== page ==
Peppa bloody pig.

 

I *think* there must be a Christmas episode. I’m not usually fully tuned into what’s happening because it’s normally 5am when Peppa is on.

 

Peppa Pig, apparently, has a lot to answer for. I’ve just seen a post on Facebook about some hoaxed American study showing that Peppa Pig ’causes’ Autism. You really couldn’t make that up.  Well, somebody managed to! Someone clearly has more time on their hands than even me.

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Peppa Pig, destroyer of marriages, sanity and causer of Autism

 

But some people actually believe that Peppa Pig has caused their child to have Autism! There are hundreds and hundreds of theories about what causes Autism. It interests me slightly but I don’t worry about it too much – in my view, he has Autism, there isn’t anything I can do about that so I’m just going to help him achieve to his full potential. I don’t think it’s caused by the MMR and I certainly don’t believe it’s because I’m a ‘cold’ mother. Autistic children were once taken away from their ‘cold’ mothers. Horrific!

 

So although I get sick of listening to the same episodes of Peppa Pig over and over again (does baby Alexander ever stop crying?!) and being called ‘Mummy Pig’ isn’t the most flattering of nicknames, I do have them to thank for Owen having a good idea of what’s going on this year (and the occasional bit of peace and quiet) which is a lovely bit of normality for us and will make for a more magical Christmas.

 

Oh shit. He’s asked for drums.

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You could be a gloater! We’re upto our ears in gloaters!

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Can I come in for a gloat?

 

Today’s post is somewhat celebratory. A stealth boast. Lord Percy might even label me as a ‘gloater’. For those of us with children who have additional needs, it’s so important to find positivity in every little brilliant thing they do.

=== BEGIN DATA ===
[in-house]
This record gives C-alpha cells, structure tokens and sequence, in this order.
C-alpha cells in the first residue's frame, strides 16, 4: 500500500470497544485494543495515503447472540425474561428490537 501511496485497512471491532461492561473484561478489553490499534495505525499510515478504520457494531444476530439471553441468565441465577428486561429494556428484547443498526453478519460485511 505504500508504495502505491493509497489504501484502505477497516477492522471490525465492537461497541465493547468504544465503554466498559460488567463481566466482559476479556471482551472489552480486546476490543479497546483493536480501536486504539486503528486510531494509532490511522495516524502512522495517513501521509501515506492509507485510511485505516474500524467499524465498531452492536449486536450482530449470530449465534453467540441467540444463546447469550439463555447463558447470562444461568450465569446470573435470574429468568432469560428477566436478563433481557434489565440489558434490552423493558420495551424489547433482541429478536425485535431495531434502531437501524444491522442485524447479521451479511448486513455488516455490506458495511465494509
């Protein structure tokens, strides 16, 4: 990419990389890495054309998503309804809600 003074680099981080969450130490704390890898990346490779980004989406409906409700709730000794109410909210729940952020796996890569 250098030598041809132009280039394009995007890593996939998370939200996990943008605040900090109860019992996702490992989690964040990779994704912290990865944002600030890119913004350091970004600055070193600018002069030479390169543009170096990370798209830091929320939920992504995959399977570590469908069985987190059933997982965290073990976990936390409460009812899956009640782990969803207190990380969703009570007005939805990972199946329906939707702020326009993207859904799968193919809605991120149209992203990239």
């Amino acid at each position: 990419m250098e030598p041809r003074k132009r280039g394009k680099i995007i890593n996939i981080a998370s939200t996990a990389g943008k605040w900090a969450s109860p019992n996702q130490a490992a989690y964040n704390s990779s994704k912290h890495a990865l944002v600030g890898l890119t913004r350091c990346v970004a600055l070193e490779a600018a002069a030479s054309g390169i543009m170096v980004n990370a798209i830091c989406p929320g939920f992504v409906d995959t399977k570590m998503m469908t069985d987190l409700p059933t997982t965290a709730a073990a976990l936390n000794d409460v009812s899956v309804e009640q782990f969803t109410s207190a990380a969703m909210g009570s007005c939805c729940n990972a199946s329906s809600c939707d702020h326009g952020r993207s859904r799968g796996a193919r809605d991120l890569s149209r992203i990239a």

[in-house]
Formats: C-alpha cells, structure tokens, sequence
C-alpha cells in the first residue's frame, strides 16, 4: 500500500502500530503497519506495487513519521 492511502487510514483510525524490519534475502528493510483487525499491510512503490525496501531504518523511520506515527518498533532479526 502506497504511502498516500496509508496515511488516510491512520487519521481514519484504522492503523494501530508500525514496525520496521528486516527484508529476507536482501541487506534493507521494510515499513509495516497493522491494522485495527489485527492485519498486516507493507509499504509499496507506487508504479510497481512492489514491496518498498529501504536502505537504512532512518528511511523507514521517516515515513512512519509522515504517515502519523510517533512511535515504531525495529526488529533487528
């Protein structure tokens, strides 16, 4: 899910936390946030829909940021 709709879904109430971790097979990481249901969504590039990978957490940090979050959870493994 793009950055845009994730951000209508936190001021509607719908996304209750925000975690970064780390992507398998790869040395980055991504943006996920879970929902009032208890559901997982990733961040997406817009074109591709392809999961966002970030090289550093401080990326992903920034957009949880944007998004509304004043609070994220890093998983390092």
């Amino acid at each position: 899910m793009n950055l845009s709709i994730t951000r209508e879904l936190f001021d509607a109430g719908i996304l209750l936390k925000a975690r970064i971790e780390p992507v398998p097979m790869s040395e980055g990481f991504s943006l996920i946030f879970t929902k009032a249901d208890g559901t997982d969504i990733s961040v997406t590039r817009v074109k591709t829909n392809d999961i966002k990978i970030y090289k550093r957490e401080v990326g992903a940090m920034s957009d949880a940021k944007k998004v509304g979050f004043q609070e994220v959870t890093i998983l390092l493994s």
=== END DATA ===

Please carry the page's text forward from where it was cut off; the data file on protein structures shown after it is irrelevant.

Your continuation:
As one of my friends might be celebrating their five year old getting a swimming certificate, I’m over the moon that my five year old  managed to tell me he’s thirsty.

The change in Owen since he started at his new school has been incredible. His speech has come on in leaps and bounds.

 

We even managed a day trip to Poole last week and I can’t believe what a good boy Owen was. I am a very proud Mummy.

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Catching some sun in Branksome

 

This week, Owen has been:

1)… dressing himself every single morning without prompting and one morning he even managed to tell me that he had forgotten to put his socks on.

He’s also:

2)  Replied ‘Your keys are there Mummy, can you see them?’ when I wondered aloud where they were.

 

3) Asked if I had finished my dinner and took the plates out to put in the dishwasher.

 

4) Sat down at school and actually done some work.

 

5) Asked to read his school reading book every single night.

 

6) Stayed in his own bed, every single night.

 

7) Run into school every morning with a huge smile on his face.

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I don’t even get a kiss goodbye anymore!

 

It’s only Thursday and already it has been a great success.

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However we still have a birthday party, haircut, a trip to Tesco and a day out on Sunday to get through yet. I may yet have to prepare the guest bedroom for Mr.Cockup.

 

A slap up grill for two…

Big day today! Owen is staying at school until 2:30pm rather than 11:45am.